What happened to Seattle’s ‘Pineapple Express?’ Enter, the ‘atmospheric river’
Why are we no longer calling these big dumps of rain the “Pineapple Express?” Now, this weather pattern is called an “atmospheric river.”
Colleen O’Brien shared on Seattle’s Morning News that she may have solved the mystery — with the help of KIRO Radio’s overnight anchor and editor Lisa Brooks, who spoke to the National Weather Service in Seattle about the rain arriving Thursday and soaking the Puget Sound region through Friday.
“Expect basically one to three inches from north, closer to one up in Bellingham and closer to three as you get down toward Olympia and the South Sound,” NWS Meteorologist Matthew Cullen explained.
There’s also a landslide alert in effect, flood watches in effect for both rivers and urban flooding. So this “atmospheric river,” as we’re calling it now, is a big deal.
“We do have a flood watch currently in effect, basically all the way from today into the weekend. And that is because of this very heavy rainfall that’s expected,” Cullen said.
But why, Colleen asks, aren’t we calling it by the arguably more fun name of Pineapple Express?
“I feel like I want to hop onboard the Pineapple Express, but I’m not jumping into an atmospheric river,” she said.
“Atmospheric river is really more appropriate because not every one of these events originates from the tropics near Hawaii,” Cullen told KIRO Radio. “There are other source regions and other areas and mechanisms by which they happen.”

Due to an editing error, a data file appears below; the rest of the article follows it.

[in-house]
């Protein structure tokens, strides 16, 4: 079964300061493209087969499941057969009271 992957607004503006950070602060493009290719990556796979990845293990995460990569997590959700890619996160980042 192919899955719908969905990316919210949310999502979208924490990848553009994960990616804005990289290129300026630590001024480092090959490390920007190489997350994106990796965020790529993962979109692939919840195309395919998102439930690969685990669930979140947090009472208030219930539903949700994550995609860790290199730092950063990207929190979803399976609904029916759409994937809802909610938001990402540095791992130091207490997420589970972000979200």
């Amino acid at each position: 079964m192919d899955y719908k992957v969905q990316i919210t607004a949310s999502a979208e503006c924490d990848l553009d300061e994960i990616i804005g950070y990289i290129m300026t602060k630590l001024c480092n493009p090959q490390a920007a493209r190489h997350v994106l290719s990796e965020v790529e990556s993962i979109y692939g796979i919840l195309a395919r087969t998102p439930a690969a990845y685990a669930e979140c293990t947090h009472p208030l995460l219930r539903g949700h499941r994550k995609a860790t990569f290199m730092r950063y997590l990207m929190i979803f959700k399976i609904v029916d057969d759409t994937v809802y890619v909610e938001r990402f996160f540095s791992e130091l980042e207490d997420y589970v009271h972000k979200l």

“It’s the preferred scientific term these days, and it’s a much more general term because they don’t have to originate from just near Hawaii,” he added.
“So it wasn’t because of complaints from pineapple producers?” KIRO Radio host Dave Ross asked.
No, Colleen says, but she still wonders if the change also has to do with a movie titled “Pineapple Express” that’s about a topic that maybe the National Weather Service doesn’t want to associate with in its forecasts…
“I’m wondering if the very official, federal National Weather Service didn’t want their forecast associated with drugs,” she said. “… Just throwing it out there. But yes, now we’re calling it atmospheric river. Pineapple Express is defunct.”
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